Tag Archives: release

Announcing v3.1 of the DCM/DFA Reporting and Trafficking API

Today we're releasing v3.1 of the DCM/DFA Reporting and Trafficking API. Highlights of this release include:



Details of these and all other changes are covered in our release notes.

Deprecation and sunset reminder

In accordance with our deprecation schedule, this release marks the beginning of the deprecation period for v3.0, which will sunset on November 30, 2018. After this date, any requests made against v3.0 will begin returning errors.

As a reminder, API version 2.8 will be sunset on August 31, 2018. To avoid an interruption in service, all users are required to migrate to a newer version before the sunset date.

Learn More

As with every new version of the DCM/DFA Reporting and Trafficking API, we encourage you to carefully review all changes in the release notes. For those of you looking to get going right away, updated client libraries are now available. If you're just starting out, the Get Started guide is a great reference to help you get up and running quickly.

Give it a try and let us know if you have any questions!


Join the beta for the new AdWords API

Today we’re announcing the beta release of Google Ads API v0. The Google Ads API is the next generation of our current AdWords API, and it can be accessed via gRPC and JSON REST from a variety of client environments. As this API gradually rolls out, it will reach full parity with the current API.

What’s in the beta?
For the beta, you have the ability to manage search campaigns from creation all the way to reporting. By getting in early, you’ll get to:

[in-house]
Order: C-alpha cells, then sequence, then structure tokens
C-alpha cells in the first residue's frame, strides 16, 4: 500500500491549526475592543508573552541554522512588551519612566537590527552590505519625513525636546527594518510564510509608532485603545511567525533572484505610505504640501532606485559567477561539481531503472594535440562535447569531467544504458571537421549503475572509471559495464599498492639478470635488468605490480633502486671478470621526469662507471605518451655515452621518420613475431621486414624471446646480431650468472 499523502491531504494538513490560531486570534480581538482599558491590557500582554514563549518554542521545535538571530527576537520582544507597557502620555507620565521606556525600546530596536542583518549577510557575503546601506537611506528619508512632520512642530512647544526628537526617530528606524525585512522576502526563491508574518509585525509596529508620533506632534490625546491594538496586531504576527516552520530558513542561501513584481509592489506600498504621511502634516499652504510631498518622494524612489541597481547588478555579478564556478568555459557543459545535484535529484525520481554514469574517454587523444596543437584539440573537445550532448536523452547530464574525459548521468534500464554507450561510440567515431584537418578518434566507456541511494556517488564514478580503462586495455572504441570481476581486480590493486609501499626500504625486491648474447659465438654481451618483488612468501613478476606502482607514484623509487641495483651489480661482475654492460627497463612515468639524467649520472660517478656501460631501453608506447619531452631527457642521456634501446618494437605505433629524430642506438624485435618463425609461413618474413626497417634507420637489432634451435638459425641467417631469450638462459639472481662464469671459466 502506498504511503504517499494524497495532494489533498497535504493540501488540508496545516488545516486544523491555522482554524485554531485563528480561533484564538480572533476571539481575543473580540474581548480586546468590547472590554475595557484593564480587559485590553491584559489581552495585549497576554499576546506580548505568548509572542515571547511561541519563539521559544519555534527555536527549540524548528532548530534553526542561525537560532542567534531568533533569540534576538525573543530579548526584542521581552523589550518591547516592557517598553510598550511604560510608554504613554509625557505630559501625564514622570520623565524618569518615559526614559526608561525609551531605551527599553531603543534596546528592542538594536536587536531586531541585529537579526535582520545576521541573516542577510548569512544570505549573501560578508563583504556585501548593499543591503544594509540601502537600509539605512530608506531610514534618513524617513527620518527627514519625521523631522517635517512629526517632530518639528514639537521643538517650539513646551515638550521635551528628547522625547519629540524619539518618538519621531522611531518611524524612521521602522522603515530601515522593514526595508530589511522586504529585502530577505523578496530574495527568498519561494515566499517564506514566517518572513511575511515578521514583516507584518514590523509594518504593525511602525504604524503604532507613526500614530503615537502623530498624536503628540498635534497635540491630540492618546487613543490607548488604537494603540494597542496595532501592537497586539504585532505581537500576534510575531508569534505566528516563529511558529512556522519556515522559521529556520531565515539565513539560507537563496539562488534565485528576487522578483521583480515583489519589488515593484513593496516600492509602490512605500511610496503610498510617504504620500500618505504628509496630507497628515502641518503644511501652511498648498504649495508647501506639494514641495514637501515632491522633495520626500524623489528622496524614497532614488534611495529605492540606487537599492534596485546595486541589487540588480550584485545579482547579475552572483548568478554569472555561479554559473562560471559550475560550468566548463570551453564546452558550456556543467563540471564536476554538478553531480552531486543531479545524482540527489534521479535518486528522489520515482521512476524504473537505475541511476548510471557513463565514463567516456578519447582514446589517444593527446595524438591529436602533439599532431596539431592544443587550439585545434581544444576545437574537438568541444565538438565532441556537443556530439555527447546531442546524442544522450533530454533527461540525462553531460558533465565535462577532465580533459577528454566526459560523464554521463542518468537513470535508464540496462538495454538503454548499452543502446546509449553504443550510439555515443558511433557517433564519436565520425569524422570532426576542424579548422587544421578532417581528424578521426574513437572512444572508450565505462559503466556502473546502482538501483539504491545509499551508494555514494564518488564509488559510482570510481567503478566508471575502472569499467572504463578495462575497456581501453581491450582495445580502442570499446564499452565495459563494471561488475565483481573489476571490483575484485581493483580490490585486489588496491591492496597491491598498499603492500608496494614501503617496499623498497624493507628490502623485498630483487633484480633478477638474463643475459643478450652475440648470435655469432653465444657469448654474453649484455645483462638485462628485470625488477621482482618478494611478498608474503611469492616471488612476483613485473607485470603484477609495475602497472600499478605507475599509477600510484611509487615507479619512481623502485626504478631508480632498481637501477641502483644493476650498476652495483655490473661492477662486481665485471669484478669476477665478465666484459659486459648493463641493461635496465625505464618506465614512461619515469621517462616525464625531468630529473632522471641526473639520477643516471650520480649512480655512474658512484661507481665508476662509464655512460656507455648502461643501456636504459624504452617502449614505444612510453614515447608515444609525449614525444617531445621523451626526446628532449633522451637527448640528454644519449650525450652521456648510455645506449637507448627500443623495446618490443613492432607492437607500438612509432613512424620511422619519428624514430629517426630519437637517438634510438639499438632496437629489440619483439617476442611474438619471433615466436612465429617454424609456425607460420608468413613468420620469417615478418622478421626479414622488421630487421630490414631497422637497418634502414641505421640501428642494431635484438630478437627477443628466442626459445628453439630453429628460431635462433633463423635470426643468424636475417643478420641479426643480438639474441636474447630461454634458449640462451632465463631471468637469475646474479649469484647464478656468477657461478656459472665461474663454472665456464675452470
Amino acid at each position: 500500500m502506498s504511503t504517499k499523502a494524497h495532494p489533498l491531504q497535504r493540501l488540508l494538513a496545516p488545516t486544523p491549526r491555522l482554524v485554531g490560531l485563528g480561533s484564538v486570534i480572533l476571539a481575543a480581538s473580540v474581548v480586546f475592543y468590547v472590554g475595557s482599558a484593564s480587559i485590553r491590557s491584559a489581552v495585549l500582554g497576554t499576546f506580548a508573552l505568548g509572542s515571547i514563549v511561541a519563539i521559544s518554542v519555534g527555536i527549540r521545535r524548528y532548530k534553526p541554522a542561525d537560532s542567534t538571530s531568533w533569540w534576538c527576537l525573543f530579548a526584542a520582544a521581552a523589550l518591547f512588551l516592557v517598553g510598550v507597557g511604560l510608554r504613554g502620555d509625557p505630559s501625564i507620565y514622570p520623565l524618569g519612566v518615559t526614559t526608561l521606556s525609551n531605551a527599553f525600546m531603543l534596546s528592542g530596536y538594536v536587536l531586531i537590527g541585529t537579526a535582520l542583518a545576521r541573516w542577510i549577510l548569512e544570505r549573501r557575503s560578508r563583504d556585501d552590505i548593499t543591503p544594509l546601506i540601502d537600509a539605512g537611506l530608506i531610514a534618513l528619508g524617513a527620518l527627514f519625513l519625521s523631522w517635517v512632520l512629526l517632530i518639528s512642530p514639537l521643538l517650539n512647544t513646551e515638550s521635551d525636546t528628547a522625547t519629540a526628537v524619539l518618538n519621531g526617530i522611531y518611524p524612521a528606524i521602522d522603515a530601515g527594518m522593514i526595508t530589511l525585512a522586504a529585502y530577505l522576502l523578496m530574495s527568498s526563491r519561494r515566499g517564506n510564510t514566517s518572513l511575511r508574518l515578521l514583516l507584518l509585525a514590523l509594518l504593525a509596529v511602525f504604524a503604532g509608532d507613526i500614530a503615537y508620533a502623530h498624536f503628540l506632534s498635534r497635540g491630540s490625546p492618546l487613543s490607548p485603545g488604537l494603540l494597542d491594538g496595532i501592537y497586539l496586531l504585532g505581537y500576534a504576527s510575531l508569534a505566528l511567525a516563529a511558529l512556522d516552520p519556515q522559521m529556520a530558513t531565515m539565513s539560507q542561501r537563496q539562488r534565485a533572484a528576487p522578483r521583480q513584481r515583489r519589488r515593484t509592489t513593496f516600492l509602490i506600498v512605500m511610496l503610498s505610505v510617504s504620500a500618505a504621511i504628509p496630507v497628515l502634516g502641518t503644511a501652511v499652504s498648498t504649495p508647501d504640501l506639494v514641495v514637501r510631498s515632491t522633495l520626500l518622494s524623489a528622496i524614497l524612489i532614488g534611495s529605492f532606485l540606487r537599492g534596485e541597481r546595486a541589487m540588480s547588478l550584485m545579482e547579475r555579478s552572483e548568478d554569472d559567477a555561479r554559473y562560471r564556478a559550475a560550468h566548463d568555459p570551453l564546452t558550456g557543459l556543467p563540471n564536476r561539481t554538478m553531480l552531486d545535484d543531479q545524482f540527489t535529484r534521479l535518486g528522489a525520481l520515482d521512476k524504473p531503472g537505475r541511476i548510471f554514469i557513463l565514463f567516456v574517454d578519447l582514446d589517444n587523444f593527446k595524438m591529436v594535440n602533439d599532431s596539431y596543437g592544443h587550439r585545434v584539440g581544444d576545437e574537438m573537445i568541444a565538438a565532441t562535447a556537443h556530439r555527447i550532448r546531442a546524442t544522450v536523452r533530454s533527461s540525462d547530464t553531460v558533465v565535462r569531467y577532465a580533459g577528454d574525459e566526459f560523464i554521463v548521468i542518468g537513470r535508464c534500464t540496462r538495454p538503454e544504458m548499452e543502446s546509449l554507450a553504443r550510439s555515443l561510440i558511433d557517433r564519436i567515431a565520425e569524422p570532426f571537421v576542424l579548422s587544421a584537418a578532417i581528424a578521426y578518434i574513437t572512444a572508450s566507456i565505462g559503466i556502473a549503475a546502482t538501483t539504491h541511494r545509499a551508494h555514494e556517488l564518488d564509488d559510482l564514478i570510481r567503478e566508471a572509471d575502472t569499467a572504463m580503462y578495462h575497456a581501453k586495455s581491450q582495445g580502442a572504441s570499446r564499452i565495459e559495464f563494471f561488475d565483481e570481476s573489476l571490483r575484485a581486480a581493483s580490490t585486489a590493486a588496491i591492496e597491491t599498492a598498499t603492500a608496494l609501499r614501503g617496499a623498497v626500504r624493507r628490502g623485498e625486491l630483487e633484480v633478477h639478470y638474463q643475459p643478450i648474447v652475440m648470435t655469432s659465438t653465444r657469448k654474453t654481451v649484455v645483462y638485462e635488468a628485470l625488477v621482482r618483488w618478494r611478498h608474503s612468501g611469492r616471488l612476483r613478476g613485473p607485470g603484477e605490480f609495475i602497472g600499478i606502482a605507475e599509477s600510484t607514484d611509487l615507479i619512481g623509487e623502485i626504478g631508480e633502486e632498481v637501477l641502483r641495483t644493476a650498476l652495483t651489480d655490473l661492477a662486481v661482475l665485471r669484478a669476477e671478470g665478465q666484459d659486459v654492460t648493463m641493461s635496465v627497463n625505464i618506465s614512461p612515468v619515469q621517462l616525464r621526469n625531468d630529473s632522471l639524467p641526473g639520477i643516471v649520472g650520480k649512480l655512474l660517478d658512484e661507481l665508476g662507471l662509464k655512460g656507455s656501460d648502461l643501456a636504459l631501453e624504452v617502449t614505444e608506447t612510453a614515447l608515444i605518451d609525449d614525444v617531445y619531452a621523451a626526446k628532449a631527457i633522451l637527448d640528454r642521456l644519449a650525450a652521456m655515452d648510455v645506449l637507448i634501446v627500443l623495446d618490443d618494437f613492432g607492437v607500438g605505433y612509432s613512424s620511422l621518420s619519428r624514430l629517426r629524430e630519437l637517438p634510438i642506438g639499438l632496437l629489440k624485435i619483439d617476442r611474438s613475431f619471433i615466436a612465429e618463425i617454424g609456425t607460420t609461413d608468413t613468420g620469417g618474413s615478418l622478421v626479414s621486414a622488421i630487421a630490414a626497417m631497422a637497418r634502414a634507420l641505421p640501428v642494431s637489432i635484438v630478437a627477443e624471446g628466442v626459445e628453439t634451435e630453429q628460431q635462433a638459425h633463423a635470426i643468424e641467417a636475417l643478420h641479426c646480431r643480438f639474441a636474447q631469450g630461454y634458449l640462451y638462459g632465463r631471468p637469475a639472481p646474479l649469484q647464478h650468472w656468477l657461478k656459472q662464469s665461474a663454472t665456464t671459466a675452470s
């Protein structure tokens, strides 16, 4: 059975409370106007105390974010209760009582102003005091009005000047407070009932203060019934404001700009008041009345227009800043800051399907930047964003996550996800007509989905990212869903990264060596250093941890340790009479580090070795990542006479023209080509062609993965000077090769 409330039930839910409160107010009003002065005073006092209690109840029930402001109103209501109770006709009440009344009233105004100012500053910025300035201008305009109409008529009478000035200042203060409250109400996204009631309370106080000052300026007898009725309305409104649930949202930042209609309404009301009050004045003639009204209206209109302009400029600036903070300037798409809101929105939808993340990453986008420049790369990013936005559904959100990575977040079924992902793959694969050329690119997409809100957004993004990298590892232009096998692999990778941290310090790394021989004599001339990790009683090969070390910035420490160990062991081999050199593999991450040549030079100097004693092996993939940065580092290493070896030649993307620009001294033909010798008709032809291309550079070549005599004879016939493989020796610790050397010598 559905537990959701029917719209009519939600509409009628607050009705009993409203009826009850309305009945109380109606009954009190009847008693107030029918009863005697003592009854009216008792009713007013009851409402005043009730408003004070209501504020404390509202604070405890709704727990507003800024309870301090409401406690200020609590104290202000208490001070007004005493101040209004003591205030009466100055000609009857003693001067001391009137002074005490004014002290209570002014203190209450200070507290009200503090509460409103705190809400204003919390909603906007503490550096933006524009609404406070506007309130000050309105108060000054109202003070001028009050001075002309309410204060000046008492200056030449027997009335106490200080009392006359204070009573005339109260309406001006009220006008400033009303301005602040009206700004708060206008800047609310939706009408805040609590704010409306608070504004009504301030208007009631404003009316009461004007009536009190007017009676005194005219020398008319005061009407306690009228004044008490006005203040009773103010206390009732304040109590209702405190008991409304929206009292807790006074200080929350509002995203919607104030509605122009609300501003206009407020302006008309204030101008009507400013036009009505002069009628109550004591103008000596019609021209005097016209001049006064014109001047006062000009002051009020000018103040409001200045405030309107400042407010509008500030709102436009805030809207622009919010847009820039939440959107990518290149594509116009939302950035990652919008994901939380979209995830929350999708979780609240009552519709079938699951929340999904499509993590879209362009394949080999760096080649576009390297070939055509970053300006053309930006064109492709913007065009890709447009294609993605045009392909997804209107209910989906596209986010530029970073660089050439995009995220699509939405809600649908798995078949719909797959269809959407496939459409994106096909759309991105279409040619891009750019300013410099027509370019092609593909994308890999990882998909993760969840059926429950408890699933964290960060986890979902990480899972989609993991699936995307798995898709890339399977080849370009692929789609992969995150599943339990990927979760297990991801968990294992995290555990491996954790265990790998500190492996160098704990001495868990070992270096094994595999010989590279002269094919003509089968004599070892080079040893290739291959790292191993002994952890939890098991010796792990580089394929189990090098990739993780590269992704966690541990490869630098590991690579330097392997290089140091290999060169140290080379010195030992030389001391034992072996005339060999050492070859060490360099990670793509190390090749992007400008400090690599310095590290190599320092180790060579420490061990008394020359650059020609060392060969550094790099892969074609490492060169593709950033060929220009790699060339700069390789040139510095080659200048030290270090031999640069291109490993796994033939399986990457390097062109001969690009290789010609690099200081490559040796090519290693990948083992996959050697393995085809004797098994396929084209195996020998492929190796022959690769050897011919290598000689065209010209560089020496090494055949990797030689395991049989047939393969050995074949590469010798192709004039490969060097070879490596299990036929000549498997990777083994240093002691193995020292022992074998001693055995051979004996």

• Integrate newer technologies like gRPC or JSON REST into your product sooner.
  • Provide feedback when requested on the beta in order to influence the new Google Ads API.
  • Try out features such as the new Google Ads Query Language that gives more querying flexibility.
  • Start using the API to query metrics with the accompanying resources and then mutate those resources. For example, you can query all the keywords that have zero impressions and then immediately mutate those keywords to change their bids.
The functionality for Google Ads API v0 includes:
  • Creating, updating, and removing search campaigns.
  • Managing campaign budgets.
  • Managing ad groups in search campaigns.
  • Managing 5 different kinds of ads in search campaigns.
  • Setting shared and portfolio bidding strategies.
  • Setting up targeting using keywords in search campaigns.
  • Retrieving detailed advertiser information.
  • Reporting on various metrics for search campaigns.
Please see the release notes for more details.

How do I join the beta?
Anyone with an existing developer token can apply to join this beta by submitting an application. People who join the beta are expected to submit feedback in order to help us make improvements.

Once you are approved, start with the Get Started guide, and get familiar with our other guides. We’ve also created client libraries for Java, C#, and Ruby with examples to help get you started.

Where do I learn more?
To get started with the API, our team has put together resources: If you have any questions or need help, please contact us via the forum.

Structured Data Files v4 now available in the DoubleClick Bid Manager API


Today we're announcing the general availability of Structured Data Files (SDF) v4 in the DoubleClick Bid Manager API. Highlights of this release include support for:
  • Bid Multipliers
  • TrueView bumper ads
  • Enhanced YouTube tracking
  • Exchange Targeting settings inheritance

Details of these features and all other changes can be found in the release notes.

All SDF users are encouraged to begin requesting v4 files to take advantage of these new features. To do so, simply pass 4 as the value of version when calling Sdf.download. For users with workflows that are dependent on older SDF formats, details of the file format changes between versions can be found in the release notes.